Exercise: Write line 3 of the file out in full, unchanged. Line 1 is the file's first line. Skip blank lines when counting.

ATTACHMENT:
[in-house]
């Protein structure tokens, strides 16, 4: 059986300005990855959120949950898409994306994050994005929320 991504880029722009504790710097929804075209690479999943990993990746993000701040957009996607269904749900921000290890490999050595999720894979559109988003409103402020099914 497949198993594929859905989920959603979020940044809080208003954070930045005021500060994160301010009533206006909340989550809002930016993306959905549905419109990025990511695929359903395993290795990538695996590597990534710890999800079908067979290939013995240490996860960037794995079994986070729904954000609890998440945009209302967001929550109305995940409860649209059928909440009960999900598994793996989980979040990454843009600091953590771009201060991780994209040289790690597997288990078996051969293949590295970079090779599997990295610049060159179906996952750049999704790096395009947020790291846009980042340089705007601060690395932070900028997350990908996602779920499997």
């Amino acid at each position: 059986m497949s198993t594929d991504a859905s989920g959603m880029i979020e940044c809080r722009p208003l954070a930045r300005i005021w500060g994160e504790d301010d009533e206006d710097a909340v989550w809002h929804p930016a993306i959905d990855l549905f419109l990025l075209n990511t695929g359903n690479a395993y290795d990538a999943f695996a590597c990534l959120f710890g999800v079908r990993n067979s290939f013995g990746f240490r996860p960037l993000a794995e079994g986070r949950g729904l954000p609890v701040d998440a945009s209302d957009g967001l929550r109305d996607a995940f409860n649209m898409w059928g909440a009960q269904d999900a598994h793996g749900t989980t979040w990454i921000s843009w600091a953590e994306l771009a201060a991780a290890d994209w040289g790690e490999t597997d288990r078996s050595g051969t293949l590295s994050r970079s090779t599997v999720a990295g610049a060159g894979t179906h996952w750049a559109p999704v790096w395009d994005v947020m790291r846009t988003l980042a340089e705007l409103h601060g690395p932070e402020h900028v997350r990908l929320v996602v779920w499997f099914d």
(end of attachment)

């Amino acid at each position: 059986m497949s198993t594929d991504a859905s989920g959603m880029i979020e940044c809080r722009p208003l954070a930045r300005i005021w500060g994160e504790d301010d009533e206006d710097a909340v989550w809002h929804p930016a993306i959905d990855l549905f419109l990025l075209n990511t695929g359903n690479a395993y290795d990538a999943f695996a590597c990534l959120f710890g999800v079908r990993n067979s290939f013995g990746f240490r996860p960037l993000a794995e079994g986070r949950g729904l954000p609890v701040d998440a945009s209302d957009g967001l929550r109305d996607a995940f409860n649209m898409w059928g909440a009960q269904d999900a598994h793996g749900t989980t979040w990454i921000s843009w600091a953590e994306l771009a201060a991780a290890d994209w040289g790690e490999t597997d288990r078996s050595g051969t293949l590295s994050r970079s090779t599997v999720a990295g610049a060159g894979t179906h996952w750049a559109p999704v790096w395009d994005v947020m790291r846009t988003l980042a340089e705007l409103h601060g690395p932070e402020h900028v997350r990908l929320v996602v779920w499997f099914d």